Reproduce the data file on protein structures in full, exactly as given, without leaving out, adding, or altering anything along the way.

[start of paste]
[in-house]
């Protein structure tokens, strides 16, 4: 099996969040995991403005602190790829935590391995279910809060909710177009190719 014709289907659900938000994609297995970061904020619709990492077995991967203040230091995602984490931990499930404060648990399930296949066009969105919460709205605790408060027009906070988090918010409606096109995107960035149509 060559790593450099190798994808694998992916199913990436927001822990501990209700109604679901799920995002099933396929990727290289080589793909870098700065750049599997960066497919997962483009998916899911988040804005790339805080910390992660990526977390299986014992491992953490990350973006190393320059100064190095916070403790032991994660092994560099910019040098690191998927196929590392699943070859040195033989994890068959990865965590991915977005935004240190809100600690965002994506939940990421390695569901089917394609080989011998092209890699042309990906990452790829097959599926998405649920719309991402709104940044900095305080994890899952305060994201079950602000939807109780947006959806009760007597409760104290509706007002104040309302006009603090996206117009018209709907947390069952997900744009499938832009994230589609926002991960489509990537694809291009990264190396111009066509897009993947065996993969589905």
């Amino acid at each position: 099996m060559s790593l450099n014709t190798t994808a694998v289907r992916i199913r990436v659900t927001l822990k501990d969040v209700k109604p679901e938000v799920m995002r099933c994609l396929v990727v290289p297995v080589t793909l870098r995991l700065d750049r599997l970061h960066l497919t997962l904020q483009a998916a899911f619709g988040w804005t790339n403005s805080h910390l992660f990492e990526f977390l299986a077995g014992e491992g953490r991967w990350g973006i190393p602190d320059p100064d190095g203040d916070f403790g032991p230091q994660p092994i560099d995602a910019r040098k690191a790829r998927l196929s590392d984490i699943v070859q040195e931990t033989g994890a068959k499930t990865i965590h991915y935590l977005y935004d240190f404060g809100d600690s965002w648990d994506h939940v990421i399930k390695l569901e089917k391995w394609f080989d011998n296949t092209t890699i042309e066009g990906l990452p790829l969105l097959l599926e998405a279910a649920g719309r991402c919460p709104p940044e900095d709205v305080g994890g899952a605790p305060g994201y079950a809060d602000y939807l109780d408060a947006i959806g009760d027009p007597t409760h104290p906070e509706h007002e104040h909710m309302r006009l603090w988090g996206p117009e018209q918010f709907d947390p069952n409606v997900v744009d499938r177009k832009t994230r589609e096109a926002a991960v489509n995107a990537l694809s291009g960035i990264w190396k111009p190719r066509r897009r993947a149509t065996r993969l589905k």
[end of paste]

[in-house]
């Protein structure tokens, strides 16, 4: 099996969040995991403005602190790829935590391995279910809060909710177009190719 014709289907659900938000994609297995970061904020619709990492077995991967203040230091995602984490931990499930404060648990399930296949066009969105919460709205605790408060027009906070988090918010409606096109995107960035149509 060559790593450099190798994808694998992916199913990436927001822990501990209700109604679901799920995002099933396929990727290289080589793909870098700065750049599997960066497919997962483009998916899911988040804005790339805080910390992660990526977390299986014992491992953490990350973006190393320059100064190095916070403790032991994660092994560099910019040098690191998927196929590392699943070859040195033989994890068959990865965590991915977005935004240190809100600690965002994506939940990421390695569901089917394609080989011998092209890699042309990906990452790829097959599926998405649920719309991402709104940044900095305080994890899952305060994201079950602000939807109780947006959806009760007597409760104290509706007002104040309302006009603090996206117009018209709907947390069952997900744009499938832009994230589609926002991960489509990537694809291009990264190396111009066509897009993947065996993969589905």
């Amino acid at each position: 099996m060559s790593l450099n014709t190798t994808a694998v289907r992916i199913r990436v659900t927001l822990k501990d969040v209700k109604p679901e938000v799920m995002r099933c994609l396929v990727v290289p297995v080589t793909l870098r995991l700065d750049r599997l970061h960066l497919t997962l904020q483009a998916a899911f619709g988040w804005t790339n403005s805080h910390l992660f990492e990526f977390l299986a077995g014992e491992g953490r991967w990350g973006i190393p602190d320059p100064d190095g203040d916070f403790g032991p230091q994660p092994i560099d995602a910019r040098k690191a790829r998927l196929s590392d984490i699943v070859q040195e931990t033989g994890a068959k499930t990865i965590h991915y935590l977005y935004d240190f404060g809100d600690s965002w648990d994506h939940v990421i399930k390695l569901e089917k391995w394609f080989d011998n296949t092209t890699i042309e066009g990906l990452p790829l969105l097959l599926e998405a279910a649920g719309r991402c919460p709104p940044e900095d709205v305080g994890g899952a605790p305060g994201y079950a809060d602000y939807l109780d408060a947006i959806g009760d027009p007597t409760h104290p906070e509706h007002e104040h909710m309302r006009l603090w988090g996206p117009e018209q918010f709907d947390p069952n409606v997900v744009d499938r177009k832009t994230r589609e096109a926002a991960v489509n995107a990537l694809s291009g960035i990264w190396k111009p190719r066509r897009r993947a149509t065996r993969l589905k």